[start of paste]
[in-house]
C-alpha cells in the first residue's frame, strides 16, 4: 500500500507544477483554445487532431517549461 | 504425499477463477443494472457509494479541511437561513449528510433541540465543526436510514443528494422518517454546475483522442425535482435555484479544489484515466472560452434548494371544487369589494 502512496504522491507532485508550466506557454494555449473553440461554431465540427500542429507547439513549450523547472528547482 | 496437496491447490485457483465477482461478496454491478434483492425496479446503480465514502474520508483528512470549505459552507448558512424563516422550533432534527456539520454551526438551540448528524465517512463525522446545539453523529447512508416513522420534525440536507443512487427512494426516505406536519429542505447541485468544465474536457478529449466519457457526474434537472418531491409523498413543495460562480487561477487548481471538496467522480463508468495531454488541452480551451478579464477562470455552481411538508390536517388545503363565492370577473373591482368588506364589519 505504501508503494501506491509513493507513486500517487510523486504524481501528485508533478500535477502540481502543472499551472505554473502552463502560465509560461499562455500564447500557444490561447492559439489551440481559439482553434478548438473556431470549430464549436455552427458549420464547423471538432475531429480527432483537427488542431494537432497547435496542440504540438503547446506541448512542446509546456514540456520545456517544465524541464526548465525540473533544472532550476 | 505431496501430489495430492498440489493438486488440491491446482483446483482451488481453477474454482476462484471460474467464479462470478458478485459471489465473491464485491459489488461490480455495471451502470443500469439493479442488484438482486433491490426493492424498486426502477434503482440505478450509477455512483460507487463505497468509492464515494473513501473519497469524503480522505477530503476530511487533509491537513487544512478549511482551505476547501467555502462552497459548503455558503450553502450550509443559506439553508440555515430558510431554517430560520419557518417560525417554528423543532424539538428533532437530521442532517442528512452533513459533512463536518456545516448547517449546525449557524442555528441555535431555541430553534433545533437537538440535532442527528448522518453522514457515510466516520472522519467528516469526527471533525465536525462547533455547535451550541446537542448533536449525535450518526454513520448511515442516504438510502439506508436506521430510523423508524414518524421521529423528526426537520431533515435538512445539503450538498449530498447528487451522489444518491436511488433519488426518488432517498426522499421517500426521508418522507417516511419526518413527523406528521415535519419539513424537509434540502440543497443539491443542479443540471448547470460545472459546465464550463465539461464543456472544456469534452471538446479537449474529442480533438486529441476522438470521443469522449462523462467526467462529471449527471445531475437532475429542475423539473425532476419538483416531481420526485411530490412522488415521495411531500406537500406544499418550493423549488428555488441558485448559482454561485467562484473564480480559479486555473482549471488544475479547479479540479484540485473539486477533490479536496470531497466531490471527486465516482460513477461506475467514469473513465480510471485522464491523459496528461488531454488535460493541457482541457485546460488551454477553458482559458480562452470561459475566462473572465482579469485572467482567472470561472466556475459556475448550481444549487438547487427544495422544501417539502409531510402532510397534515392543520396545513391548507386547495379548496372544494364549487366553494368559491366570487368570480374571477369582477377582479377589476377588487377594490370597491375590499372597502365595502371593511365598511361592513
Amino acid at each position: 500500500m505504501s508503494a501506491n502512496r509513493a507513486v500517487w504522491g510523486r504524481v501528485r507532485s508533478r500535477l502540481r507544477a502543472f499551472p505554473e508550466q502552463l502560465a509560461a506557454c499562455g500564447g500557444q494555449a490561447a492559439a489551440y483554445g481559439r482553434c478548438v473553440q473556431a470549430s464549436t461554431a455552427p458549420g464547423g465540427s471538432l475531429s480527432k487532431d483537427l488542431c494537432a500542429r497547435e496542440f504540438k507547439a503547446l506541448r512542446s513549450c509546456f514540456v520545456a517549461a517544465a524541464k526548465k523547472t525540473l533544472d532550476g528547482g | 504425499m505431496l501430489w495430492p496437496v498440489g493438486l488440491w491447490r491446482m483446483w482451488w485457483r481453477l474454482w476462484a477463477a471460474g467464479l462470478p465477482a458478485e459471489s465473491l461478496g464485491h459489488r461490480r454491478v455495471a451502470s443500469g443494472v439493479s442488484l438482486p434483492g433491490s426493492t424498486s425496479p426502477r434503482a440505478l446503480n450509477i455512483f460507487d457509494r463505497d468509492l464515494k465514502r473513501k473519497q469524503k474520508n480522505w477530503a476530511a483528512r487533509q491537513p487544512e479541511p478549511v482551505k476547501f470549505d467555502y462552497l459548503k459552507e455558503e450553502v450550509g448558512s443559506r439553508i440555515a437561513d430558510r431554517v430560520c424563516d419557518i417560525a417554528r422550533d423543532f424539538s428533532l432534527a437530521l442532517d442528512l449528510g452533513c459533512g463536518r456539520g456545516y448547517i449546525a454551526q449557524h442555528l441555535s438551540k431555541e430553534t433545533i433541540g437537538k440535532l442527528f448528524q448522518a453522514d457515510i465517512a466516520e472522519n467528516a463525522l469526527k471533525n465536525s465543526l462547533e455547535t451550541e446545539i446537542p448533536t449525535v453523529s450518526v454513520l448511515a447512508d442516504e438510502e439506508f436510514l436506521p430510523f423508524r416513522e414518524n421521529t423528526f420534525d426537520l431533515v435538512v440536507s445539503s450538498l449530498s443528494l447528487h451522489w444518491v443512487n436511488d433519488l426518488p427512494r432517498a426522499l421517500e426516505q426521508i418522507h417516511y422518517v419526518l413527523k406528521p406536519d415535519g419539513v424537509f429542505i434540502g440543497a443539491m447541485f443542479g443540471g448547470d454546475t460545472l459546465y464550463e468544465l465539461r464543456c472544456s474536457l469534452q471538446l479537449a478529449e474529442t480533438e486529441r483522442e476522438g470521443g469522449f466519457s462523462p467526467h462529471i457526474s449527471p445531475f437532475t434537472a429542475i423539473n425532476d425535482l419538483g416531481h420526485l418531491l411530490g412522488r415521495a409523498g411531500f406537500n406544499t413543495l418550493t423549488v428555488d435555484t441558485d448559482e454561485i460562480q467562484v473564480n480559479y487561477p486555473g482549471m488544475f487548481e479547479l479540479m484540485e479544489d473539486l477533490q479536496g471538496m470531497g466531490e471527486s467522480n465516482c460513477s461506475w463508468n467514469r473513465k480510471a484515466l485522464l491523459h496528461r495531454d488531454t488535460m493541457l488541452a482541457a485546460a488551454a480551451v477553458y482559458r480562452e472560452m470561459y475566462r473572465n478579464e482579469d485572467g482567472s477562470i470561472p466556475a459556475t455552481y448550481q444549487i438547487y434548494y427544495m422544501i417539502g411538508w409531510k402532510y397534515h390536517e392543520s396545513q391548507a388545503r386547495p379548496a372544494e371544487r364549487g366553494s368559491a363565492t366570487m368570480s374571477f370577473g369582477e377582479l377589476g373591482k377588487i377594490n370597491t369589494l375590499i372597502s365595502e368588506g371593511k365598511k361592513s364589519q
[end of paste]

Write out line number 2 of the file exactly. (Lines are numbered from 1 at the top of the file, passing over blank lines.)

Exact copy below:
C-alpha cells in the first residue's frame, strides 16, 4: 500500500507544477483554445487532431517549461 | 504425499477463477443494472457509494479541511437561513449528510433541540465543526436510514443528494422518517454546475483522442425535482435555484479544489484515466472560452434548494371544487369589494 502512496504522491507532485508550466506557454494555449473553440461554431465540427500542429507547439513549450523547472528547482 | 496437496491447490485457483465477482461478496454491478434483492425496479446503480465514502474520508483528512470549505459552507448558512424563516422550533432534527456539520454551526438551540448528524465517512463525522446545539453523529447512508416513522420534525440536507443512487427512494426516505406536519429542505447541485468544465474536457478529449466519457457526474434537472418531491409523498413543495460562480487561477487548481471538496467522480463508468495531454488541452480551451478579464477562470455552481411538508390536517388545503363565492370577473373591482368588506364589519 505504501508503494501506491509513493507513486500517487510523486504524481501528485508533478500535477502540481502543472499551472505554473502552463502560465509560461499562455500564447500557444490561447492559439489551440481559439482553434478548438473556431470549430464549436455552427458549420464547423471538432475531429480527432483537427488542431494537432497547435496542440504540438503547446506541448512542446509546456514540456520545456517544465524541464526548465525540473533544472532550476 | 505431496501430489495430492498440489493438486488440491491446482483446483482451488481453477474454482476462484471460474467464479462470478458478485459471489465473491464485491459489488461490480455495471451502470443500469439493479442488484438482486433491490426493492424498486426502477434503482440505478450509477455512483460507487463505497468509492464515494473513501473519497469524503480522505477530503476530511487533509491537513487544512478549511482551505476547501467555502462552497459548503455558503450553502450550509443559506439553508440555515430558510431554517430560520419557518417560525417554528423543532424539538428533532437530521442532517442528512452533513459533512463536518456545516448547517449546525449557524442555528441555535431555541430553534433545533437537538440535532442527528448522518453522514457515510466516520472522519467528516469526527471533525465536525462547533455547535451550541446537542448533536449525535450518526454513520448511515442516504438510502439506508436506521430510523423508524414518524421521529423528526426537520431533515435538512445539503450538498449530498447528487451522489444518491436511488433519488426518488432517498426522499421517500426521508418522507417516511419526518413527523406528521415535519419539513424537509434540502440543497443539491443542479443540471448547470460545472459546465464550463465539461464543456472544456469534452471538446479537449474529442480533438486529441476522438470521443469522449462523462467526467462529471449527471445531475437532475429542475423539473425532476419538483416531481420526485411530490412522488415521495411531500406537500406544499418550493423549488428555488441558485448559482454561485467562484473564480480559479486555473482549471488544475479547479479540479484540485473539486477533490479536496470531497466531490471527486465516482460513477461506475467514469473513465480510471485522464491523459496528461488531454488535460493541457482541457485546460488551454477553458482559458480562452470561459475566462473572465482579469485572467482567472470561472466556475459556475448550481444549487438547487427544495422544501417539502409531510402532510397534515392543520396545513391548507386547495379548496372544494364549487366553494368559491366570487368570480374571477369582477377582479377589476377588487377594490370597491375590499372597502365595502371593511365598511361592513